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So long, nerdy sidekick: Female animators aim to nix clichés

The California Institute of the Arts was created partly by Walt Disney's desire to bring more top-flight animators into the profession. And it has during its 47 years, though for a long time almost all were men.

Now, nearly three-quarters of CalArts' more than 250 animation students are women, and there's a new goal: ensure that when they land jobs, they get to draw female characters reflective of the real world and not just the nerds, sex bombs, tomboys or ugly villains who proliferate now.

"Male villains, for example, can be any shape or size. But female villains are usually in their menopausal or postmenopausal phases. They're older, they're single, they're angry," said Erica Larsen-Dockray, who teaches a class on "The Animated Woman" for CalArts' experimental animation program.

"Then you have the innocent princess," she added with a chuckle, "whose waist is so small that if she was actually alive, she wouldn't be able to walk."

To call attention to that cartoonish reality, CalArts has played host the past two years to "The Animated Woman Symposium on Gender Bias." This year it focused on the roles of "Sidekicks, Nerd Girls, Tomboys and More."

During a recent raucous two-hour symposium, nearly a dozen student researchers who spent months watching cartoons and reading comic books questioned why almost all female sidekicks look like nerds. Also why female heroes like Kim Possible are over-the-top beautiful. And why there are so few gay, lesbian and transgender characters.

"What are nerd-girl stereotypes? They have glasses, they're shy, they're awkward, they have some freckles going on," said film-video student and artist Madison Stubbs as she flashed drawings of several, including two of the most popular: Velma from "Scooby-Doo" and Meg Griffin of "Family Guy."

"And we have Tootie from 'Fairly OddParents,'" Stubbs said of the long-running Nickelodeon cartoon show's pig-tailed, braces-wearing, bespectacled sidekick. "Basically, she's just in the show to go, 'Oh, Timmy. I want you. Why do you ignore me?'"

Not that all female cartoon sidekicks are unattractive.

Velma could be the "hot girl," Stubbs said, if only she would lose those nerdy glasses. But every time she does, she trips over stuff, walks into things and nearly upends another paranormal investigation by those meddling kids from Scooby-Doo Mystery Incorporated.

Kim Possible, who couples her intellect with martial-arts skills to scuttle nefarious Dr. Drakken's plans to take over the world, has her own problems. Unable to attract any handsome, smart guy, she ultimately settles for her nerdy male sidekick, Ron Stoppable.

There's a reason for such drawings and scenarios, said Marge Dean, president of the industry group Women in Animation: Men still fill animation's writing rooms and director's chairs.

"Many, many, many women are going to animation schools. At CalArts, it's over 70 percent. But yet if you start looking at women in creative roles, the last number we have is only 22 percent," said Dean, whose organization tracks figures through schools and industry groups.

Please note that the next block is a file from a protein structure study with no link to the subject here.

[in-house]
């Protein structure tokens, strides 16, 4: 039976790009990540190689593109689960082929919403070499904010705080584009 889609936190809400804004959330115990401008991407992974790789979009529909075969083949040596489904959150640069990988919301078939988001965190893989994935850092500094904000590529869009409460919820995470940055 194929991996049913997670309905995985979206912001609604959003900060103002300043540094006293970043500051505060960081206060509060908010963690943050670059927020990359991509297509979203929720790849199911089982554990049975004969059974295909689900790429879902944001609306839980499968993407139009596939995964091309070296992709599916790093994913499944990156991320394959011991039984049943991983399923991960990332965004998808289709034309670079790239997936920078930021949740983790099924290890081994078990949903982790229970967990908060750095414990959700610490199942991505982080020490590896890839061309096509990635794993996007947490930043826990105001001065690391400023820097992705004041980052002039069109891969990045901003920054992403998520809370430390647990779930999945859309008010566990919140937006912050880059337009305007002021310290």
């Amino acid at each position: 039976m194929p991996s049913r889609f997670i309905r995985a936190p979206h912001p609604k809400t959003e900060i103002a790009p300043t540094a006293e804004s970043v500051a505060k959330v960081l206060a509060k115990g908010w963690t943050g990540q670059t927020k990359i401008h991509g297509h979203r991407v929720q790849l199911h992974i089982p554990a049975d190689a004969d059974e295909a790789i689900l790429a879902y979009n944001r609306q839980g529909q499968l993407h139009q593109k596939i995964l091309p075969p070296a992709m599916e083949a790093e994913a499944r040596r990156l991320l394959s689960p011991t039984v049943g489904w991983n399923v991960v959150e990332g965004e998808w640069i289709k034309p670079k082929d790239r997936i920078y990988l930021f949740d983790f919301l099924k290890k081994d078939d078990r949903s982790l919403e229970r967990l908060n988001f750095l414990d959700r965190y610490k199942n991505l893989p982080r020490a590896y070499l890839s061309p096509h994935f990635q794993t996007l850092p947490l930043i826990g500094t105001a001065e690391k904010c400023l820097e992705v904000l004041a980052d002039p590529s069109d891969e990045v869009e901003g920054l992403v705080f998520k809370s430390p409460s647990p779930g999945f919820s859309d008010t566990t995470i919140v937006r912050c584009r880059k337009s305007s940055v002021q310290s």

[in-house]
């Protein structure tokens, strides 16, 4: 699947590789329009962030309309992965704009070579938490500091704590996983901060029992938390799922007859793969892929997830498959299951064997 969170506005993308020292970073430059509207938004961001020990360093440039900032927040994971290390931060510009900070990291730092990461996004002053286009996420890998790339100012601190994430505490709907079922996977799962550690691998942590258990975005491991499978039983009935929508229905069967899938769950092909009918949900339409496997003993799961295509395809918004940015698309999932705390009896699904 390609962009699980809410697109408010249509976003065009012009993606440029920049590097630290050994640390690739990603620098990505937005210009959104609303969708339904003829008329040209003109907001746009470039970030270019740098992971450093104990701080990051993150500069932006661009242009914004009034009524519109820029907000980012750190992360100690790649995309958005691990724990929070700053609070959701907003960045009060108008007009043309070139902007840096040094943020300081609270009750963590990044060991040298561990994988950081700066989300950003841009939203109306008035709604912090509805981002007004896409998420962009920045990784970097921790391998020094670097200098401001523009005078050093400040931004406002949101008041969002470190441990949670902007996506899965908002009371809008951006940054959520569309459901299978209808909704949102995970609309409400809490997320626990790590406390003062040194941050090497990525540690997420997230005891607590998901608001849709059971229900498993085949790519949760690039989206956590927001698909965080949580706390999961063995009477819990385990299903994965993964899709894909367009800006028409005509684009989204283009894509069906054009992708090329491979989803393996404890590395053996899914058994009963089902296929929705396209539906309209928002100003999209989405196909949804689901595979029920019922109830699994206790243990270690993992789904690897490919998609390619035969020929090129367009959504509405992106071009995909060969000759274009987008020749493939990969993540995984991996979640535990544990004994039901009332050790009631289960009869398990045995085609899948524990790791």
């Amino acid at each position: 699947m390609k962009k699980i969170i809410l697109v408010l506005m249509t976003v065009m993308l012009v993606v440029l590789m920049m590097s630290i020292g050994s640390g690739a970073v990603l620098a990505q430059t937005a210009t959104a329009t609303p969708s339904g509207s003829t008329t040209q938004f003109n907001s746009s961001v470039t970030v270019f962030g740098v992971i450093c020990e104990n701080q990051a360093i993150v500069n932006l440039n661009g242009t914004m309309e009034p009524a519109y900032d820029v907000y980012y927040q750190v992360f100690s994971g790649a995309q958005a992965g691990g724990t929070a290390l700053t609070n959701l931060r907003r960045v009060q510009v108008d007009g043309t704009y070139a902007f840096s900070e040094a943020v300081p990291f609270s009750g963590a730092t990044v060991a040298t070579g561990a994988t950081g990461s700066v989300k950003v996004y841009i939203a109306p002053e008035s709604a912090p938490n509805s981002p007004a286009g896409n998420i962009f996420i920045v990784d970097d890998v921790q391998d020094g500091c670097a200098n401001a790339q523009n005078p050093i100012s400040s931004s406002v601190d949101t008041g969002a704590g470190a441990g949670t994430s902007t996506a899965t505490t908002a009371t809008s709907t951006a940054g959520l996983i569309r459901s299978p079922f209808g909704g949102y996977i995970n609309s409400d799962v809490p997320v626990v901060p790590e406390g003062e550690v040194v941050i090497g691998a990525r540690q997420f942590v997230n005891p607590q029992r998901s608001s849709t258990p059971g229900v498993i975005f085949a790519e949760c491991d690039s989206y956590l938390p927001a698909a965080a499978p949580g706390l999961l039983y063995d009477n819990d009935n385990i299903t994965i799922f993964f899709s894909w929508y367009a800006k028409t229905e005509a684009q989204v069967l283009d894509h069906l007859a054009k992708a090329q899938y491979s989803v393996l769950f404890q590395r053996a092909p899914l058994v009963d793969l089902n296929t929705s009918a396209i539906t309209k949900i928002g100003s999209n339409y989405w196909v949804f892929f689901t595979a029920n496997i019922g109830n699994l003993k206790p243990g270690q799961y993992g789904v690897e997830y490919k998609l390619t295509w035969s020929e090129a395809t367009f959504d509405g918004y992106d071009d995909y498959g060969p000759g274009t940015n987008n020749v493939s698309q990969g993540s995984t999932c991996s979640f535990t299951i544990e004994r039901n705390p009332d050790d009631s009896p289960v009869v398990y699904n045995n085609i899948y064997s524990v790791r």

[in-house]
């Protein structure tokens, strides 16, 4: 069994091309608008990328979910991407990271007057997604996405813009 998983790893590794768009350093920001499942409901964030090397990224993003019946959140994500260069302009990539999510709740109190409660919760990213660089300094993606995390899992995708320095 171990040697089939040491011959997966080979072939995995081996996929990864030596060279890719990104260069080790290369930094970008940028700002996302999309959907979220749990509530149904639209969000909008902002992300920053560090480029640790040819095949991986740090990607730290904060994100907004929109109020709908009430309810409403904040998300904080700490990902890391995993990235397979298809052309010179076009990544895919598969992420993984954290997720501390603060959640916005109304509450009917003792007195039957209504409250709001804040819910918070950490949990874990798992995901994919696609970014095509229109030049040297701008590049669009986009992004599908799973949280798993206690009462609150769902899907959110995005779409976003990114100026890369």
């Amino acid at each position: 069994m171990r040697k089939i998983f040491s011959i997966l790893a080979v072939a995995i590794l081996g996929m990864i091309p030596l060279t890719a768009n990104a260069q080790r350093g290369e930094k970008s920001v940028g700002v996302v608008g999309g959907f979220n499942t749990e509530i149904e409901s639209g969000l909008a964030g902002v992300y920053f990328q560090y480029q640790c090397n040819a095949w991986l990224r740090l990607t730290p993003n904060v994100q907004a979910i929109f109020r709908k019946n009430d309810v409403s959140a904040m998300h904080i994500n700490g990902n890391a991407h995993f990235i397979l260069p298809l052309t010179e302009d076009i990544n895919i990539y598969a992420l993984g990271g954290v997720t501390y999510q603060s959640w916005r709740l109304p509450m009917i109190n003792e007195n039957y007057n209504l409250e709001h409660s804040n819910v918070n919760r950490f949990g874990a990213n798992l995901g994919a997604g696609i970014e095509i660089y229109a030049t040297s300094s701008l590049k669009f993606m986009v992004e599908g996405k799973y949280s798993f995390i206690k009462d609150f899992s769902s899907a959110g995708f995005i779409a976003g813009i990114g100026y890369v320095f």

In an effort to boost those numbers, CalArts faculty invites studio representatives to campus for events like portfolio days and maintains a close relationship with groups like Dean's, which is pushing the studios to have a creative workforce of half women and half men by 2025.

CalArts, with a student enrollment of nearly 1,500, offers graduate and undergraduate degrees in such fields as animation, art, music, film, acting, photography and others. The small school situated amid picturesque rolling hills some 30 miles north of Los Angeles has produced many of the entertainment industry's leading creative figures, including director Tim Burton and Oscar-winning animator and Disney-Pixar executive John Lasseter.

Other alumni, including Brad Bird, Andrew Stanton and Pete Docter, have directed nine of the 15 Oscar-winning animated feature films since that category was created in 2002. Only two of those 15 films had female directors. Both of them, Brenda Chapman and Jennifer Lee, are CalArts graduates.

Dean believes the character landscape will change as the popularity of animation continues to grow. Three of last year's top 10 box office films were animated — "Finding Dory," ''Zootopia" and "The Secret Life of Pets."

None were directed by women, although Lee, who wrote and co-directed the 2013 Oscar-winning film "Frozen," had a writing credit on "Zootopia."

To make real change, students entering the animated world must demand it, said Stacey Simmons of the production company Stoopid Buddy Stoodios.

"The only way you're going to change it is to keep doing it," she said. "The industry itself has changed a lot, but it has not changed at the same rate the country has."

'The Last Jedi' revealed as title for 'Star Wars' VIII

"Star Wars: Episode VIII" finally has a title: "The Last Jedi."

The Walt Disney Co. announced the title for the next chapter in the Skywalker saga on Monday. "Star Wars: The Last Jedi" will be released Dec. 15.

Speculation over just who the last Jedi is immediately ran rampant on social media. "The Force Awakens" chronicled Daisy Ridley's Rey discovering her powers with the Force, but ended ominously with a withdrawn Luke Skywalker (Mark Hamill) on a remote island. If there's to be just one Jedi left, Luke's days could be numbered.

In an interview Monday at the Sundance Film Festival, Mark Hamill said he liked that the title was "straightforward" and "minimalist."